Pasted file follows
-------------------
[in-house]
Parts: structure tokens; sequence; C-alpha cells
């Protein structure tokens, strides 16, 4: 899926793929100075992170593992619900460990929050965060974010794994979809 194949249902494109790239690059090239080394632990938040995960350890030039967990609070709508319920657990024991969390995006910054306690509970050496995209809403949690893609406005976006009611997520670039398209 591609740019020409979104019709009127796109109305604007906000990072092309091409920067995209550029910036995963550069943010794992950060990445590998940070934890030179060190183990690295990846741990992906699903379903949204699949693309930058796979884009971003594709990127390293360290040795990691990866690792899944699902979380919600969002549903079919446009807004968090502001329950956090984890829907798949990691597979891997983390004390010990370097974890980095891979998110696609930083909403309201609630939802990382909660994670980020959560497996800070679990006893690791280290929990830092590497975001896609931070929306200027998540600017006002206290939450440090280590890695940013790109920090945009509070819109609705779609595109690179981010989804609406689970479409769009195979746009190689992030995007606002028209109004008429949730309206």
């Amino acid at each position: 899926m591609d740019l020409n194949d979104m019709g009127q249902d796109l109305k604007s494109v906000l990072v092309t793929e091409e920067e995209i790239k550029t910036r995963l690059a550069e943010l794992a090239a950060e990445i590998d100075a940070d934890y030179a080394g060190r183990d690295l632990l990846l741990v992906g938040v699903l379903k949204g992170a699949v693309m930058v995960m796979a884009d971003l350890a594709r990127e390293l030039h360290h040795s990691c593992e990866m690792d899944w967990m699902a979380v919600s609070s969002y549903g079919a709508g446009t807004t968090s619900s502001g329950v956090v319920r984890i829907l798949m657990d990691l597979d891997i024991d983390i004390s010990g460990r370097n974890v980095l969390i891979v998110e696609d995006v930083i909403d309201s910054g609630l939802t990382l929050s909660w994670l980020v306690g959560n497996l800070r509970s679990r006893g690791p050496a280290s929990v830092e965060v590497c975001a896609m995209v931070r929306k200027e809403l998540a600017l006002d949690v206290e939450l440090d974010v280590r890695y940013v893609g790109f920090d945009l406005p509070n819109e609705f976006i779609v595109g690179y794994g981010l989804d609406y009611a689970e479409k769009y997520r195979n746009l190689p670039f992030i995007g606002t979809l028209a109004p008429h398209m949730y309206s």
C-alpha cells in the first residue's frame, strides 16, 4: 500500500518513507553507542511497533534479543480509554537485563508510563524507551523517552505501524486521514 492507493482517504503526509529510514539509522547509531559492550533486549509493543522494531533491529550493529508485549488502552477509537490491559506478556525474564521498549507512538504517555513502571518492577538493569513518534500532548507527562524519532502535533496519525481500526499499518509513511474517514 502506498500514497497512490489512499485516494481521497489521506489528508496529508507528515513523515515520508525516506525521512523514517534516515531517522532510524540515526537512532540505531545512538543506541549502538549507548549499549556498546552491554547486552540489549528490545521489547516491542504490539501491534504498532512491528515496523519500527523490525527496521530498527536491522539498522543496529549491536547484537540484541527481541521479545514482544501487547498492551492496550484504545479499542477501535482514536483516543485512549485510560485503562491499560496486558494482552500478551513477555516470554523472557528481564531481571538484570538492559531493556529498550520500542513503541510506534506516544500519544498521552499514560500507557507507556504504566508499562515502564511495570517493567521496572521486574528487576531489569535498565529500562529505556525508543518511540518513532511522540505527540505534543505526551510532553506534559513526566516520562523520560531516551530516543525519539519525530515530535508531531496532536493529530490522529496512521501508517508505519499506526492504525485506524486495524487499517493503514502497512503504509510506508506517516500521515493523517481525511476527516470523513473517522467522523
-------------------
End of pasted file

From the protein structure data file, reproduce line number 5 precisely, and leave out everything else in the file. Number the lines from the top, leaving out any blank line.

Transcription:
C-alpha cells in the first residue's frame, strides 16, 4: 500500500518513507553507542511497533534479543480509554537485563508510563524507551523517552505501524486521514 492507493482517504503526509529510514539509522547509531559492550533486549509493543522494531533491529550493529508485549488502552477509537490491559506478556525474564521498549507512538504517555513502571518492577538493569513518534500532548507527562524519532502535533496519525481500526499499518509513511474517514 502506498500514497497512490489512499485516494481521497489521506489528508496529508507528515513523515515520508525516506525521512523514517534516515531517522532510524540515526537512532540505531545512538543506541549502538549507548549499549556498546552491554547486552540489549528490545521489547516491542504490539501491534504498532512491528515496523519500527523490525527496521530498527536491522539498522543496529549491536547484537540484541527481541521479545514482544501487547498492551492496550484504545479499542477501535482514536483516543485512549485510560485503562491499560496486558494482552500478551513477555516470554523472557528481564531481571538484570538492559531493556529498550520500542513503541510506534506516544500519544498521552499514560500507557507507556504504566508499562515502564511495570517493567521496572521486574528487576531489569535498565529500562529505556525508543518511540518513532511522540505527540505534543505526551510532553506534559513526566516520562523520560531516551530516543525519539519525530515530535508531531496532536493529530490522529496512521501508517508505519499506526492504525485506524486495524487499517493503514502497512503504509510506508506517516500521515493523517481525511476527516470523513473517522467522523